G.A.O. Sees Loss in Oil Royalties of at Least $20 Billion
The New York Times, March 29, 2006
WASHINGTON, March 28 Incentives for oil and gas companies that drill in the Gulf of Mexico will cost the federal government at least $20 billion over the next 25 years, according to the draft of a Congressional report obtained on Tuesday.
The new estimates, prepared by the Government Accountability Office, also warn that $80 billion in revenue could be lost over the same period if oil and gas companies won a new lawsuit that seeks a further reduction in their royalty payments.
The report, delivered in a private briefing late Monday to House and Senate staff members, startled some of the program's longtime supporters and infuriated some critics.
The report is the first attempt by a government agency to calculate the soaring costs of a 10-year-old program that was created to encourage deepwater drilling when energy prices were low.
The program, known as royalty relief, allows companies to avoid paying the government royalties on much of what they produce from federal leases in deepwater areas of the gulf.
The Interior Department acknowledged last month that it would forgo about $7 billion in royalties over the next five years even though it expected energy prices to remain near record highs.
The G.A.O., the nonpartisan investigative arm of Congress, came up with much higher cost estimates but over a longer stretch of time.
On a related matter, the agency's investigators cautiously endorsed the Interior Department's explanation about why royalty collections for natural gas had climbed far more slowly than market prices.
Such royalties were almost no higher in 2005, when gas prices reached records, than in 2001.
The New York Times reported in January that the main reason appeared to be a widening gap between the sales prices that companies were reporting to the government and the prices they were reporting to their own shareholders.
The G.A.O. disputed that, saying that the weak revenue collections last year appeared to result primarily from a decline in gas production that was more severe than the drop indicated in the Interior Department's published statistics.
The G.A.O. said the Interior Department's explanation was "quick and reasonable," and that royalties in 2005 had been held down by both a general decline in offshore production and the damage wrought by Hurricanes Katrina and Rita.
But the Congressional office cautioned that its analysis was based on a reshuffling by the Interior Department's Minerals Management Service of its published royalty statistics.
"We conducted limited verification of M.M.S. data and did not audit the accuracy of underlying M.M.S. records," the G.A.O. said.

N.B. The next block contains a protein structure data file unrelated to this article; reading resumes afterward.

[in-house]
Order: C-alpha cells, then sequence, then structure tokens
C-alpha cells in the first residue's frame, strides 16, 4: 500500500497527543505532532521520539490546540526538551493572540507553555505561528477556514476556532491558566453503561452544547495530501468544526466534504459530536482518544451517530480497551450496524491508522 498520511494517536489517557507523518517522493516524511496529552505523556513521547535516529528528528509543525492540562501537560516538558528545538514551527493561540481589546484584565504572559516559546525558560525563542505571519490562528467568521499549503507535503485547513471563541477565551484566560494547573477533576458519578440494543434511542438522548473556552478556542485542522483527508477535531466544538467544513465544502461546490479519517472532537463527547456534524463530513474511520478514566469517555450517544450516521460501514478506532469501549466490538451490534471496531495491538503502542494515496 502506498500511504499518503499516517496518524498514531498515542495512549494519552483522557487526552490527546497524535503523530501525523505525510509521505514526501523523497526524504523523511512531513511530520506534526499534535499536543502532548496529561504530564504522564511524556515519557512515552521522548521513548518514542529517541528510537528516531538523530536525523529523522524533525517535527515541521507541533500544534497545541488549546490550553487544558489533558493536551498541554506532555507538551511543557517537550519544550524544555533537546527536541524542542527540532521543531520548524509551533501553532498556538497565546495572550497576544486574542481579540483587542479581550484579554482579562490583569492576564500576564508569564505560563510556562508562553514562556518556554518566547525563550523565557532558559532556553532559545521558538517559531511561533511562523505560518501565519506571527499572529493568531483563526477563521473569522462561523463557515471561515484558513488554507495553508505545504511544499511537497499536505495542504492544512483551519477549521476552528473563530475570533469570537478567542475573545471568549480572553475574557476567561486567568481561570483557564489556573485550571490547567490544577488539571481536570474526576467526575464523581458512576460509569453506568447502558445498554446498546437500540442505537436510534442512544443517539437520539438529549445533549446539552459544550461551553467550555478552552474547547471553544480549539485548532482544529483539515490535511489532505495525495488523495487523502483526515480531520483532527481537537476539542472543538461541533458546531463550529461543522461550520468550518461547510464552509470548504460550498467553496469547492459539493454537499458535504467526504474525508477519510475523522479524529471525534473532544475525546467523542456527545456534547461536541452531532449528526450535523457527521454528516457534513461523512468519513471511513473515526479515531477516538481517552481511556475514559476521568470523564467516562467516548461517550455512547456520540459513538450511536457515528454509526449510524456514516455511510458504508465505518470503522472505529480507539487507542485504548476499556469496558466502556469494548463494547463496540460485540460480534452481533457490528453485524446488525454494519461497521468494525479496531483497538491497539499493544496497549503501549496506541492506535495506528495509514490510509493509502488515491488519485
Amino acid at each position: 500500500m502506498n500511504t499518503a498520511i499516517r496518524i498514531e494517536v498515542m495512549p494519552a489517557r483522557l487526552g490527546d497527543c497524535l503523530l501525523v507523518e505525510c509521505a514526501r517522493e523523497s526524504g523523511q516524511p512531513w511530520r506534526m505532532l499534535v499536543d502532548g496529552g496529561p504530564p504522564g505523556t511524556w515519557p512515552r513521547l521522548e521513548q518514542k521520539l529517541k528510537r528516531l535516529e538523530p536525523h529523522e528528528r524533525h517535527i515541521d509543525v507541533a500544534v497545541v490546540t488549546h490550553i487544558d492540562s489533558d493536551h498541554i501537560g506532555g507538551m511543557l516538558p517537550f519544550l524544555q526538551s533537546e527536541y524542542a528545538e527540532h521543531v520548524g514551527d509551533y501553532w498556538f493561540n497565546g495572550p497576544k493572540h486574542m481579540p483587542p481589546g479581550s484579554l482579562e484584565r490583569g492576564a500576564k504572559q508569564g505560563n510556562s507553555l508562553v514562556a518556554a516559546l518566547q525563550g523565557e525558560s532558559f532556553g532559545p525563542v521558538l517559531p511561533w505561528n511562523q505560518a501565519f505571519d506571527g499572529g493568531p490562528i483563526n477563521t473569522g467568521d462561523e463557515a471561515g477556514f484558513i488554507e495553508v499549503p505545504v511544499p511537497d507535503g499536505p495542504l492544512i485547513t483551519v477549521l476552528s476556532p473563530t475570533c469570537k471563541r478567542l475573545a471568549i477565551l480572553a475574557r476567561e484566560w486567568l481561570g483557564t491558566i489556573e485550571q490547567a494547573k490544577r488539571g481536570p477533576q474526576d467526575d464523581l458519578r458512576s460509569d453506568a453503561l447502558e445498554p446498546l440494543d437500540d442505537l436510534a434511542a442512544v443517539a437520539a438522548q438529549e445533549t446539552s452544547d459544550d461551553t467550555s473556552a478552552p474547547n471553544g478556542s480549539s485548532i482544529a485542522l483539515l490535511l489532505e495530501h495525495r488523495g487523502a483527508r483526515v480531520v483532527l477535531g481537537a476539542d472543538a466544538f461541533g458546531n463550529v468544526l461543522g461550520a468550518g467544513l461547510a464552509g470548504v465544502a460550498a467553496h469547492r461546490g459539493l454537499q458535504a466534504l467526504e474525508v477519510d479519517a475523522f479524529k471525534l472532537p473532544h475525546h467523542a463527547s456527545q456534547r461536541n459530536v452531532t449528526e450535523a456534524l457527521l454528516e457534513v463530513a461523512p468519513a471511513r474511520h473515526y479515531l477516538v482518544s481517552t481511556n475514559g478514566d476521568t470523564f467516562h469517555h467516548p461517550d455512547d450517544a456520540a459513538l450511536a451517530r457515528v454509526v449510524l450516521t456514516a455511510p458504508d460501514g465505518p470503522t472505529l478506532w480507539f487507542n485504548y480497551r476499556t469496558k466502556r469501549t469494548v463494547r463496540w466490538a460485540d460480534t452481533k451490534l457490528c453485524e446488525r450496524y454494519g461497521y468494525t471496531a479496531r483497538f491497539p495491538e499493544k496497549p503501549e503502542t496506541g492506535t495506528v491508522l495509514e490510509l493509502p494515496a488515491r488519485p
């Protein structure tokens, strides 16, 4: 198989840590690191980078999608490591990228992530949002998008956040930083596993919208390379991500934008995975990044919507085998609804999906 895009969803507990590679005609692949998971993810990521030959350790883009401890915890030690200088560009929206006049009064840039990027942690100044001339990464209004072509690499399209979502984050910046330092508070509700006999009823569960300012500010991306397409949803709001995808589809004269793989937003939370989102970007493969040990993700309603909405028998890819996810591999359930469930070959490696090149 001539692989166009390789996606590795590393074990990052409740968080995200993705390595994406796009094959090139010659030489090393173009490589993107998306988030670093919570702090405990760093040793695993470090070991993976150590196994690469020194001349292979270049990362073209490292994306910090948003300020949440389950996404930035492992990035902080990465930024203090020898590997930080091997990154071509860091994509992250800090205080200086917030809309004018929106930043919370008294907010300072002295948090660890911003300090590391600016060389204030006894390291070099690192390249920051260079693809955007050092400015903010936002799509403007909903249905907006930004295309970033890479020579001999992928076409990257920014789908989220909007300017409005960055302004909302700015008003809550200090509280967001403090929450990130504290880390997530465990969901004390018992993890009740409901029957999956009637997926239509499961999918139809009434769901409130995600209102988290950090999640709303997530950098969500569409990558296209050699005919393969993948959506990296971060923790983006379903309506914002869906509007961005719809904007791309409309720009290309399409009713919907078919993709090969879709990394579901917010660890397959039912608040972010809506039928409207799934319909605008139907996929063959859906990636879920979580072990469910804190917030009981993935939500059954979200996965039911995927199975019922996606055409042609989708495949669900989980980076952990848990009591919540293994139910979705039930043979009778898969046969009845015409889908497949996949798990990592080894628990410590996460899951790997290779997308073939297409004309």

On the larger question of the overall cost of royalty relief, the G.A.O. noted that the Interior Department, which runs the offshore leasing program, had never carried out a "robust" cost-benefit analysis of the original program or of incentives added in the last five years.
In what the G.A.O. said was a preliminary analysis, it estimated that the government would lose about $20 billion as a result of leases already signed.
But that loss would quadruple to $80 billion if the suit by energy companies succeeded.
In the lawsuit, filed by Kerr-McGee Exploration and Production the company argues that the Interior Department does not have the authority to suspend the royalty incentives if prices for oil and gas climb above certain "threshold" levels.
Members of Congress, including some who have supported the energy industry, said the G.A.O. figures raised new questions about the royalty relief program.
"I am extremely concerned about information that has recently come to light," Senator Jeff Bingaman, Democrat of New Mexico, the ranking minority member of the Senate Energy Committee, wrote in a letter on Tuesday to the departing interior secretary, Gale A. Norton.
"I write to inquire as to what you plan to do to address this situation and these significant potential losses to the taxpayers of our nation."
Critics of the program said they were infuriated.
"Every day, the news for taxpayers gets unbelievably worse," said Representative Carolyn B. Maloney, Democrat of New York, who has assailed the royalty-collection program for years. "When will we put a stop to this?"
The actual cost of such royalty relief has been shrouded in mystery almost since its inception.
Last month, the Interior Department confirmed that the costs were about to soar as a result of leasing blunders in the late 1990's and a court decision in 2003.
The G.A.O.'s most optimistic prediction calls for a loss to the government of $20 billion in royalties, even though this assumes that energy prices will be above the "threshold levels" over the next 25 years.
Half of that stems from a blunder during the Clinton administration, when officials omitted the price-threshold restriction from all offshore leases signed in 1998 and 1999.
The other half results from the legal victory by energy companies in 2003, which more than doubled the amount of royalty-free oil and gas they could produce.
But those costs would be eclipsed if Kerr-McGee won its new lawsuit against the Bush administration. The G.A.O. estimated that a Kerr-McGee victory would cost $60 billion over 25 years, on top of the $20 billion the government is already expected to give up.
The G.A.O. said it based its estimate on the assumption that crude oil would sell for about $45 a barrel, a level well below the $66.07 next-month futures price in New York on Tuesday, and that oil and gas prices would climb 2.1 percent a year.